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model. It removes any possibility of confusion between objects and values such as in the O2 data model 10]. The simpli cation does not necessarily imply lower performance. It is possible to engineer internal optimizations to achieve good performance. In the O2 data model, it is not possible to express restrictions on object sharing. Also in EXTRA data model, it is possible to express restrictions on object ownership, but not on object sharing. This is a consequence of the fact that all non-shared data must be values which have no behavior, and all the shared data must be objects. In our data model, it is possible to express constraints on object sharing. Our data model, does not provide the functionality of composite or own ref objects. The data model however can be easily extended with a new quali er such as Composite to express this constraint. We do not include such facility because, we feel at this point our data modeling requirements do not justify the additional complexity which will be required to enforce such constraint.

signed to an attribute quali ed as Own only at the time of the object's creation. Similarly, an object can be made member of a set or list that requires non-shared members only at the time of the object's creation. A basic value can be thought of as an object which is always shared. The value of the object is same as the basic value, and the type of the object is the type of the basic value. Since these objects are always shared it is not necessary to assign oids to them; it is su cient to assume that they are id-equal if and only if they are of the same type and they have the same value. For example, the integer 5 can be thought of as the object ( , 5, Integer).

6.2 Objects and Basic Values

7 Conclusions

We have presented a data model. The operational part of the data model, the query language OQL, and an object algebra is in The data model and 6.1 Providing Functionality of Values OQL have been presented with12]. practical application designed a Values can be thought of as special objects which are in mind, i.e., program visualization. Keeping the data never shared and have no behavior. Since values are model simple in order to achieve a simple but powerful never shared it is not necessary to refer to them indi- query language was our primary goal. Shaping the data rectly from multiple objects. It is therefore possible to model and OQL to be an e ective program abstraction avoid indirection to access values. It is also not neces- tool will be our primary research goal in future. sary to assign oids to values, because it is su cient to assume that no two values are id-equal. Since values have to behavior, they do not carry any type related information at runtime. It is not necessary to perform a late binding of any method on a value based on its Gerd Hilderbrand has helped us to grasp the intricacies actual type. A value of any type can be assigned to of Datalog and IQL. Serge Abiteboul and Paris Kanela variable of its supertype. The assignment however lakis have patiently explained many aspects of the O2 truncates the value if necessary. data model. In our data model, a value is an object of an implicitly declared class (which speci es only a structure, but no name, no supertype and no method) and quali ed as Own. The attribute bendpoints of class SegmentedEdge in Example 3.1 holds exclusively ref1] S. Abiteboul, and P. Kanellakis. Object identity erenced objects. This provides objects that are never as a query language primitive. Proc. of ACM SIGshared and have no behavior. These objects therefore MOD Conf., 1989. can be stored and accessed like values in O2 data model. Since the implicitly declared classes have no names, 2] F. Bancilhon, C. Delobel and P. Kanellakis. there extensions are also not stored as a part of the Building an Object-Oriented Database System The database instance. We point out, however, that this Story of O2. Morgan Kaufman, pp. 61{75, 1992. is only an internal optimization. To the outside users these special objects are no di erent than the other 3] J. Banerjee, H-T Chou, J. F. Garza, W. Kim, D. objects. Woelk, N. Ballou, and H-J Kim. Data model issues for object-oriented applications. ACM TransThe restriction on sharing is easily enforced. The actions on Information Systems, 5(1), pp. 3{26, Own quali er can be used to qualify attributes, memJanuray, 1987. bers of sets, and members of lists. An object can be as-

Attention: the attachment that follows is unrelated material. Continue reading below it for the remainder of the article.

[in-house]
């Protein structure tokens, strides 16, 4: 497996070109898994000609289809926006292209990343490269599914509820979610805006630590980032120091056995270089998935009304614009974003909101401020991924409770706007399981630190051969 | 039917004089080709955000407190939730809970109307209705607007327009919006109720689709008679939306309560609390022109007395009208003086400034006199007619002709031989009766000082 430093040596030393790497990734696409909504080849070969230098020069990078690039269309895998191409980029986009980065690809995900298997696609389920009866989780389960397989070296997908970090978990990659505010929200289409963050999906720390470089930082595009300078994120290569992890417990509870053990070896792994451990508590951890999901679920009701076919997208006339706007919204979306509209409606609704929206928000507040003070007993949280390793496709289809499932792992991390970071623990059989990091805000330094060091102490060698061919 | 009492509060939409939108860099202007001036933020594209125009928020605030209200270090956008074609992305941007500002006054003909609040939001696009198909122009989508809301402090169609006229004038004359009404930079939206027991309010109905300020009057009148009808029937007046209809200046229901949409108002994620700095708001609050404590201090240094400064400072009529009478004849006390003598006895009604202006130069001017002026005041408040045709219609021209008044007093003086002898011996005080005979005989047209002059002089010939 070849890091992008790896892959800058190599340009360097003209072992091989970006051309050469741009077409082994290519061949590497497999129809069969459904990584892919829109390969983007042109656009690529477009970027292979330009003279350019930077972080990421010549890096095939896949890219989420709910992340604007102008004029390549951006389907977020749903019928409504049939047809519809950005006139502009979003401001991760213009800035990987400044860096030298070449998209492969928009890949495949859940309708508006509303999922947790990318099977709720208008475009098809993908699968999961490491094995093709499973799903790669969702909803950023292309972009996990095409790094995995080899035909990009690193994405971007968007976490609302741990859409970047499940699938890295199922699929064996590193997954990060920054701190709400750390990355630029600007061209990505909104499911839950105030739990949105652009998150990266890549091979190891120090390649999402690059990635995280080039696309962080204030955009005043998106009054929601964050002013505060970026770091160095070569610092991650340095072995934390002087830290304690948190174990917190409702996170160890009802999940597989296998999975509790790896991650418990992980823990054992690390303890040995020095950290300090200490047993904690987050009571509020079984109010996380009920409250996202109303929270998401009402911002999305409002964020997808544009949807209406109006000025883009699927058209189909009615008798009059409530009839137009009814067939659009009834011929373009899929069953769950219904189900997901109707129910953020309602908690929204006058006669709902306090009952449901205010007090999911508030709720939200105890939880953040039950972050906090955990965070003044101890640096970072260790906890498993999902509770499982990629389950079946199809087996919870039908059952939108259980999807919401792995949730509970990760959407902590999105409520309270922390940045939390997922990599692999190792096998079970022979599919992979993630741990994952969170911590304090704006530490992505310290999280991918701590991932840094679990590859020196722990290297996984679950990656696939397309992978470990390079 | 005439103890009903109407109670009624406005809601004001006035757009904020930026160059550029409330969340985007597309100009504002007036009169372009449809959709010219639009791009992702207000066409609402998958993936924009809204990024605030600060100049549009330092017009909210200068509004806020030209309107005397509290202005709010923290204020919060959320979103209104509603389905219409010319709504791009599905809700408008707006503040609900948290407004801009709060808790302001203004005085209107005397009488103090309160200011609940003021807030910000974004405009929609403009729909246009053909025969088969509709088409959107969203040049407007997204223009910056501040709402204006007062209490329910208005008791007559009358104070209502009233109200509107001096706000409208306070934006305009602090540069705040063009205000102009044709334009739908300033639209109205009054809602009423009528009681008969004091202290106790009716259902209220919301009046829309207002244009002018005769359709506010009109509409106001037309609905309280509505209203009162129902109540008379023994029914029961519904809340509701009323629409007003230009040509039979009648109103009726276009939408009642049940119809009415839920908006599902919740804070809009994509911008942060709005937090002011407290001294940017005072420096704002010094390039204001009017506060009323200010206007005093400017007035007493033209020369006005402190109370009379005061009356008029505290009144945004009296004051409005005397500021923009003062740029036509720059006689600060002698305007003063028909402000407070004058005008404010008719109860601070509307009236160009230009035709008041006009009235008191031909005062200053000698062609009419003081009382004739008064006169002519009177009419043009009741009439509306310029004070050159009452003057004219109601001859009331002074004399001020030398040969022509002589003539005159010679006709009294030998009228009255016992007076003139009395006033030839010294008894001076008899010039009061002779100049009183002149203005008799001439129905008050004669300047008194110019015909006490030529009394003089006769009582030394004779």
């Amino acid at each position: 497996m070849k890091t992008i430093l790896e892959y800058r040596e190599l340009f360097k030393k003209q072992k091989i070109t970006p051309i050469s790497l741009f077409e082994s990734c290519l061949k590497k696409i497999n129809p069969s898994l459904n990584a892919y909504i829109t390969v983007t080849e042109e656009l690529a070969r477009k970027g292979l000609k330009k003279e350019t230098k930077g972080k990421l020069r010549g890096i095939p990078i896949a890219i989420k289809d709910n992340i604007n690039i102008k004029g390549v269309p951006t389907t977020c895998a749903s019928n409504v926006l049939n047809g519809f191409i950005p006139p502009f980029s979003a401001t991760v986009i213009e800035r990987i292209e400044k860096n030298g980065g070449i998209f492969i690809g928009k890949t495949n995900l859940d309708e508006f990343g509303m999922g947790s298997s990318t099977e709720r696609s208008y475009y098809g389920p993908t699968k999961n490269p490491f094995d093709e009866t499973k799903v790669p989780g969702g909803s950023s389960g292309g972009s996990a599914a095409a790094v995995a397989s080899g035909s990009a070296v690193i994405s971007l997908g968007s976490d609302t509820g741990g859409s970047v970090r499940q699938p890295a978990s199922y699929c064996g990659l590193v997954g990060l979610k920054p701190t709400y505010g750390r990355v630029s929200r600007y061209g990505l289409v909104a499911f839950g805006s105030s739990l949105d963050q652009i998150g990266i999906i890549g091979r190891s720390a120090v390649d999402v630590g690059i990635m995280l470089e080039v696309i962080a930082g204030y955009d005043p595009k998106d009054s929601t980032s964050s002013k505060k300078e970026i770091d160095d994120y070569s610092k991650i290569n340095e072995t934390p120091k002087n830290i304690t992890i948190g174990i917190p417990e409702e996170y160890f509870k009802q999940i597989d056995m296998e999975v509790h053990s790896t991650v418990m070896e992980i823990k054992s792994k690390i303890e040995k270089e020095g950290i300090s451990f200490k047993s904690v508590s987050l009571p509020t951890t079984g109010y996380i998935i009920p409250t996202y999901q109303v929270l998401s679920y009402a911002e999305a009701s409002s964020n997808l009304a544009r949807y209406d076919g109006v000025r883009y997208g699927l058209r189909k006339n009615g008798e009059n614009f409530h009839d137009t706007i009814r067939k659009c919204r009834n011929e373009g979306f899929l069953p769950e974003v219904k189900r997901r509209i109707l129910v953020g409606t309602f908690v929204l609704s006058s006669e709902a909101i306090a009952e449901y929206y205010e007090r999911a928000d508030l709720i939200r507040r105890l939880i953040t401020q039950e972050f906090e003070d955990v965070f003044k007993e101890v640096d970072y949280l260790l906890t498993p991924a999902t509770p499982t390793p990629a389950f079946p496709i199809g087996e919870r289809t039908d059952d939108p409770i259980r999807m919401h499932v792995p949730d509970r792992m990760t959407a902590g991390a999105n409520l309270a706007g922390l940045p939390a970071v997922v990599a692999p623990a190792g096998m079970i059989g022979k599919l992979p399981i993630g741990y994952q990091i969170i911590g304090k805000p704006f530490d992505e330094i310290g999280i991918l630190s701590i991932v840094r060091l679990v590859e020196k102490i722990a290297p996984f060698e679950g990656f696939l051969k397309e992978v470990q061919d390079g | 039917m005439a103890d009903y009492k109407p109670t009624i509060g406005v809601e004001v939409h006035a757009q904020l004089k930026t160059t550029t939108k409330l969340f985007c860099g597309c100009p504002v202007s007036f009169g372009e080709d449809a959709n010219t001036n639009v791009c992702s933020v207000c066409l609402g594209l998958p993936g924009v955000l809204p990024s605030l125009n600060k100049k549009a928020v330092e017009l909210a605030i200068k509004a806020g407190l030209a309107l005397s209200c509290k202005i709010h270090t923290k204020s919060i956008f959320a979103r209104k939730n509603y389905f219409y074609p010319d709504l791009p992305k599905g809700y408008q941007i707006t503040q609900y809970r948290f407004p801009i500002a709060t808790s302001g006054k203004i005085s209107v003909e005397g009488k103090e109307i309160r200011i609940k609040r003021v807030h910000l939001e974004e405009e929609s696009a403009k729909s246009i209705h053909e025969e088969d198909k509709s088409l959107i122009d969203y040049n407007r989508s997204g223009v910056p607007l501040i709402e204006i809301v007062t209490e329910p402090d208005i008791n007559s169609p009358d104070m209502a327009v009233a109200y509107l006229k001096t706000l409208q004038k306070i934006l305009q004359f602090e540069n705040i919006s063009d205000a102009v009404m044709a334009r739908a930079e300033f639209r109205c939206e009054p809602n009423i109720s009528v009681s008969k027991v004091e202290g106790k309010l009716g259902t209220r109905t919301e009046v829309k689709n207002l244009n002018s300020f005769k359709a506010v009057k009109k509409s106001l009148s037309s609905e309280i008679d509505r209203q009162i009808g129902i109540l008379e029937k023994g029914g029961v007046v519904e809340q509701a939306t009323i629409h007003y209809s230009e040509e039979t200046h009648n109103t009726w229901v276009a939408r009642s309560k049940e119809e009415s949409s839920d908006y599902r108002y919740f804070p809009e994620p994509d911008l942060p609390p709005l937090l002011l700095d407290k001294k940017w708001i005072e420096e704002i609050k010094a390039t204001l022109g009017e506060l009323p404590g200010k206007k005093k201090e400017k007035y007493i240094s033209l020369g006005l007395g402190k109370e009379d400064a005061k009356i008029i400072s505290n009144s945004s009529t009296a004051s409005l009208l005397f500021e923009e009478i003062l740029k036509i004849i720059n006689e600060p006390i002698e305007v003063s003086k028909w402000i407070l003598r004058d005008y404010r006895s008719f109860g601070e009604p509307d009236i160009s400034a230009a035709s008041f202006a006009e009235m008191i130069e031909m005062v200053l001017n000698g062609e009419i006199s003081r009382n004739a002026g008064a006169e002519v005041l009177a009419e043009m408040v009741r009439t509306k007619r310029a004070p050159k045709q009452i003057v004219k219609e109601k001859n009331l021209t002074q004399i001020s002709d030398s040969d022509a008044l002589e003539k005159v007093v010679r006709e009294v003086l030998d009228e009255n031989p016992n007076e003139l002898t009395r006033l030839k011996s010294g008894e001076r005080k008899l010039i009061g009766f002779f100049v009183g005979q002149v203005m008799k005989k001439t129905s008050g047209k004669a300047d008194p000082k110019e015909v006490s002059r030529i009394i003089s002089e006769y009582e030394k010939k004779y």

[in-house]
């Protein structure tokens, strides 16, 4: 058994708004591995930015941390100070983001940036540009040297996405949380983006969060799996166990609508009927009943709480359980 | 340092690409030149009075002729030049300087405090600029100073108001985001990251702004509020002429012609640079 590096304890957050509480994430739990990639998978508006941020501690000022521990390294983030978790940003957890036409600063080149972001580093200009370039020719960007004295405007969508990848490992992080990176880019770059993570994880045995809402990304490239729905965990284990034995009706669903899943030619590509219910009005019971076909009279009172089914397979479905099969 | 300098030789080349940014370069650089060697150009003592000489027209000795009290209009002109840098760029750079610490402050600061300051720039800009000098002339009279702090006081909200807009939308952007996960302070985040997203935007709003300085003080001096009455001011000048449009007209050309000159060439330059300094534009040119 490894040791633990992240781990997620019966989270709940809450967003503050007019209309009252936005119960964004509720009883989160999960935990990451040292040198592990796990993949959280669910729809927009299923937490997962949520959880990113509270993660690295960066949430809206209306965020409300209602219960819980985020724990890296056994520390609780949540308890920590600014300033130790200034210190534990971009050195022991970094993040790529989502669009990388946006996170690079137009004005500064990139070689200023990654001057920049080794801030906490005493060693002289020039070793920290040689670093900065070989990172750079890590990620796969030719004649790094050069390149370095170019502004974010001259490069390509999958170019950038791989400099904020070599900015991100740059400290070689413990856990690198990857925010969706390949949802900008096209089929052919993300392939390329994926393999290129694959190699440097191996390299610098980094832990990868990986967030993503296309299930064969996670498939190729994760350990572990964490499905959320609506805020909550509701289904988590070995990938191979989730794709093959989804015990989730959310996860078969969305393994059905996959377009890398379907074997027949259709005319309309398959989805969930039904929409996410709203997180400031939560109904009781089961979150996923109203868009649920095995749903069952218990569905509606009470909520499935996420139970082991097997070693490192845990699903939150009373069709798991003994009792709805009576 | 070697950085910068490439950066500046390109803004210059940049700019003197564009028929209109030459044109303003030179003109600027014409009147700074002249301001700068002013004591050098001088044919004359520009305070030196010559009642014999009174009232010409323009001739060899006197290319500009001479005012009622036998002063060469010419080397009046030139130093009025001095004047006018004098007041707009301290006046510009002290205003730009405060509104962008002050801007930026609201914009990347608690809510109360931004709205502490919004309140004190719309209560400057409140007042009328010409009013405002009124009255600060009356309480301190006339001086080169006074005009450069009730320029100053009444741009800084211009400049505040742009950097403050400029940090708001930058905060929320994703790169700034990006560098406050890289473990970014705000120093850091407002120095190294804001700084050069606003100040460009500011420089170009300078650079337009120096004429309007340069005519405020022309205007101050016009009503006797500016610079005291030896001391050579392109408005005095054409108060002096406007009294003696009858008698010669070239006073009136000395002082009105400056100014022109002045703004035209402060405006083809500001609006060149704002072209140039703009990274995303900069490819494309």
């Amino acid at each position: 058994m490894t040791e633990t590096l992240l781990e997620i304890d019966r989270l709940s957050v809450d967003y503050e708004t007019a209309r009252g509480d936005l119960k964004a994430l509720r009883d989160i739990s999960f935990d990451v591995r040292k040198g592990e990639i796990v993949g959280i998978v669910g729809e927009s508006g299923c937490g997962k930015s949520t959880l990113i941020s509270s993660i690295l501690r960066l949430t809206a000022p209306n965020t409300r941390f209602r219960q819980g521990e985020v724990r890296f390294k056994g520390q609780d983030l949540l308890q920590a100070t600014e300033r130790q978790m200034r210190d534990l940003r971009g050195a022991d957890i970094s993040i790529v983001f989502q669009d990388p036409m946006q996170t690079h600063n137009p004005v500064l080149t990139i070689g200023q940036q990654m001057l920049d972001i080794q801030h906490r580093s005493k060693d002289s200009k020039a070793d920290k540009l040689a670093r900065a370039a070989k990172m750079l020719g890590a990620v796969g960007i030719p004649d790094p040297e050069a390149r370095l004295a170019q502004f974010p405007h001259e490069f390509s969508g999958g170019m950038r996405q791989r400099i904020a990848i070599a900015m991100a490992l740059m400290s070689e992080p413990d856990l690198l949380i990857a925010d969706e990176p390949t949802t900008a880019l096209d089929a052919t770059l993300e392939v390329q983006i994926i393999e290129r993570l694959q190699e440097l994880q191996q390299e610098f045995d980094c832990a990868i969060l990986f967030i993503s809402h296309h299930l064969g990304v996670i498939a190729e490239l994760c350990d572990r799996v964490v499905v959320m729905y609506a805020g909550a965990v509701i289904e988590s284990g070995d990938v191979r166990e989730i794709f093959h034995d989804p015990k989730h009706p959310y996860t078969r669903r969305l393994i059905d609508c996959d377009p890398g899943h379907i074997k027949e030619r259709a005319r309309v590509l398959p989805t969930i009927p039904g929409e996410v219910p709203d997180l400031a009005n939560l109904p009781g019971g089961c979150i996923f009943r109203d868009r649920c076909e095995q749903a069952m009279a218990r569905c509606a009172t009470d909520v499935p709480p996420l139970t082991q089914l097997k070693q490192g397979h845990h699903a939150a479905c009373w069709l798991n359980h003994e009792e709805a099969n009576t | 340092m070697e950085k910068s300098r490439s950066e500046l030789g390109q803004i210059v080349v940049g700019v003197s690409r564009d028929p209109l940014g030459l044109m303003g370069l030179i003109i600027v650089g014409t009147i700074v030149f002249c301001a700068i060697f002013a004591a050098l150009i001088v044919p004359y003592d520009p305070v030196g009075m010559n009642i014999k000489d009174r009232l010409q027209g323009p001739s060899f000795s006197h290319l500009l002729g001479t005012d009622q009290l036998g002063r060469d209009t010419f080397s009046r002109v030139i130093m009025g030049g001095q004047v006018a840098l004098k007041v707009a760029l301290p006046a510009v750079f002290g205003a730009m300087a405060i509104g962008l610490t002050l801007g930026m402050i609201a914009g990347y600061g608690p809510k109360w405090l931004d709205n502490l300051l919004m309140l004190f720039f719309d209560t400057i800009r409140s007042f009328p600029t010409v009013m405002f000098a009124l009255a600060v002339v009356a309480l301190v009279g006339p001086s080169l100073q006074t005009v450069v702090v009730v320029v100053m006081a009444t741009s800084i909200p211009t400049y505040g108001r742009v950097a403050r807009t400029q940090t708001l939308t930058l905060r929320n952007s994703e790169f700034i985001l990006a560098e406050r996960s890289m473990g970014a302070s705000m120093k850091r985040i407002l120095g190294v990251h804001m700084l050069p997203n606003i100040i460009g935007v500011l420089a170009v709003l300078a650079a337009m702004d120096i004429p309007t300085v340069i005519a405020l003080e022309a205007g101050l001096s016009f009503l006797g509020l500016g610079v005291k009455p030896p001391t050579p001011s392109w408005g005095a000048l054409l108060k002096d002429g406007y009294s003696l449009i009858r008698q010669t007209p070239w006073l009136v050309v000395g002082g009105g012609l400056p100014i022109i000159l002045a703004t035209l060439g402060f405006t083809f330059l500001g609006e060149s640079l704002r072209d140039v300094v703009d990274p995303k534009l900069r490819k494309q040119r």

Acknowledgements

References

4] L. Cardelli. A semantics of multiple inheritance. Information and Computation , 76(1), January, 1988. 5] L. Cardelli, and P. Wegner. On understanding types, data abstractions, and polymorphism. ACM Computing Surveys , 17(4), pp. 471-522, December, 1985. 6] M. Carey, D. DeWitt and S. Vandenberg. A data model and query language for Exodus. Proc. of ACM SIGMOD Conf., 1988. 7] D. H. Fishman, D. Beech, H. P. Cate, E. C. Chow, T. Connors, J. W. Davis, N. Derret, C. G. Hoch, W. Kent, P. Lyngbaek, B. Mahbod, M. A. Neimat, T. A. Ryan, and M. C. Shan. Iris: An object-oriented database management system. ACM Transactions on Information Systems , 5(1), pp. 48{69, Januray, 1987. 8] W. Kim, J. Banerjee, H-T Chou, J. F. Garza, and D. Woelk. Composite object support in an objecoriented database system. Proc. of ACM OOPSLA Conf., 1987. 9] C. Lecluse, and P. Richard. Modeling complex structures in object-oriented databases. Proc. of ACM PODS Symp., 1989. 10] O2 Technology. The O2 User Manual, June, 1992. 11] S. Reiss, and M. Sarkar. Generating abstractions for visualization. Technical Report CS-92-35. Computer Science Department, Brown University , September, 1992. 12] M. Sarkar, and S. Reiss. A query language for object-oriented databases with tuples, sets and lists. Technical Report CS-92-57. Computer Science Department, Brown University, December, 1992. 13] J. D. Ullman. Principles of data and knowledgebased systems. Computer Science Press . ISBN07167-8158-1, 1988.